1. ## Group porobability

We choose two groups where group A can be of size X where X ranges from 1 to n-1. Group B is the remaining (n-X).
All values of X are equally likely and all group sizes are equally likely

If we choose one item from 1 to n where all choices are equally likely, what is the average size of the group containing the item?

3. The attempt at a solution

Originally I tried the following:

Average size of group A is simply n/2 as it is uniformly distributed and therefore, since the item can be in either group, the size must also be n/2

However, given that the item is more likely to be in the larger of the two groups, we must skew the average to greater than n/2 and indeed, when I run an Excel simulation, that proves correct. Any thoughts on this?

The solution can be obtained form considering the first 1 to n-1 samples which must all be equally likely to be chosen

This yields

1/n(n-1) * [sum from 1 to (n-1) (x^2 + (n-x)^2)]

and has been verified. Can be simplified further. There must be another way to do this though? A more elegant method perhaps?

2. Originally Posted by Gekko
We choose two groups where group A can be of size X where X ranges from 1 to n-1. Group B is the remaining (n-X).
All values of X are equally likely and all group sizes are equally likely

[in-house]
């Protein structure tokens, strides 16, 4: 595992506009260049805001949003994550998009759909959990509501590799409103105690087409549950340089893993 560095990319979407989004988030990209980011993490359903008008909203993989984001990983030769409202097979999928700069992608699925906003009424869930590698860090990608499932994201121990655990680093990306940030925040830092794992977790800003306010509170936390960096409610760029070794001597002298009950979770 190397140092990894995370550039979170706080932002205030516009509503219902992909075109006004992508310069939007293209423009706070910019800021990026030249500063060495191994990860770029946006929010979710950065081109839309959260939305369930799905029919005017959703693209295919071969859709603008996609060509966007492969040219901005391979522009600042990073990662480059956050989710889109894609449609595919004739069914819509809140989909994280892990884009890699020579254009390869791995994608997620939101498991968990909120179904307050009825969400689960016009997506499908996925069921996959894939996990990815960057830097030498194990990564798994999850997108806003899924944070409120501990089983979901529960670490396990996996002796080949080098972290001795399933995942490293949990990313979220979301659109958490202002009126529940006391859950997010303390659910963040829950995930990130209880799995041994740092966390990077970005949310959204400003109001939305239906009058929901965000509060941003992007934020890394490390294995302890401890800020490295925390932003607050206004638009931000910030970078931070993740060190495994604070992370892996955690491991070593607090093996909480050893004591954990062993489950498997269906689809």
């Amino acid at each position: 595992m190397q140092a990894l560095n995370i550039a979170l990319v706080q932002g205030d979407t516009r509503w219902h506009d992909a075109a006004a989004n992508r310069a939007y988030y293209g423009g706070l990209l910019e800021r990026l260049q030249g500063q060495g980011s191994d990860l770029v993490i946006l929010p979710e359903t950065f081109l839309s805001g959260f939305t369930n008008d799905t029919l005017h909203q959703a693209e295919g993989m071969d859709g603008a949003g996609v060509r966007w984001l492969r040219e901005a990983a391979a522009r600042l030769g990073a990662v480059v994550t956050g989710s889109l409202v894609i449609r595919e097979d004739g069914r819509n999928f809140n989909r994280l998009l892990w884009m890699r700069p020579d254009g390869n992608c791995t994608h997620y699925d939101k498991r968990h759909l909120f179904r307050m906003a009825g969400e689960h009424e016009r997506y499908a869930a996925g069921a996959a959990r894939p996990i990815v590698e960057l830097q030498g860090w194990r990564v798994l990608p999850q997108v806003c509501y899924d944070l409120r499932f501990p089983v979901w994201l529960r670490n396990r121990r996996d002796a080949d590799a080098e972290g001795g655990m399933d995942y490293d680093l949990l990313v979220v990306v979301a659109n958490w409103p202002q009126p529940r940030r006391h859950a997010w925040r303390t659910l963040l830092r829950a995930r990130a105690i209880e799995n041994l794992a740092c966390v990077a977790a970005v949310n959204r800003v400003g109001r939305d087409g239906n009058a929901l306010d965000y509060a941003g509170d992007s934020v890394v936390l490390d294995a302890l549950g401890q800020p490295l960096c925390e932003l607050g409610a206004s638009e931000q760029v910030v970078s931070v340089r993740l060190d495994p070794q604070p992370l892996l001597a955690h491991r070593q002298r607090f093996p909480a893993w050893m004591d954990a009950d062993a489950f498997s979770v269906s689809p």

If we choose one item from 1 to n where all choices are equally likely, what is the average size of the group containing the item?

3. The attempt at a solution

Originally I tried the following:

Average size of group A is simply n/2 as it is uniformly distributed and therefore, since the item can be in either group, the size must also be n/2

However, given that the item is more likely to be in the larger of the two groups, we must skew the average to greater than n/2 and indeed, when I run an Excel simulation, that proves correct. Any thoughts on this?
Hmm I think I've got it although maybe in a roundabout way

$\displaystyle \sum_{k=1}^{n-1} \frac{2k}{n-1}\cdot\frac{\binom{n-1}{k-1}}{\binom{n}{k}}$

and although I haven't proven it, based on the numbers this simplifies to $1+\frac{2}{3}(n-2)$.

The way I arrived was a bit complicated, involved using Bayes' theorem, if you want I can explain but maybe someone will post something simpler.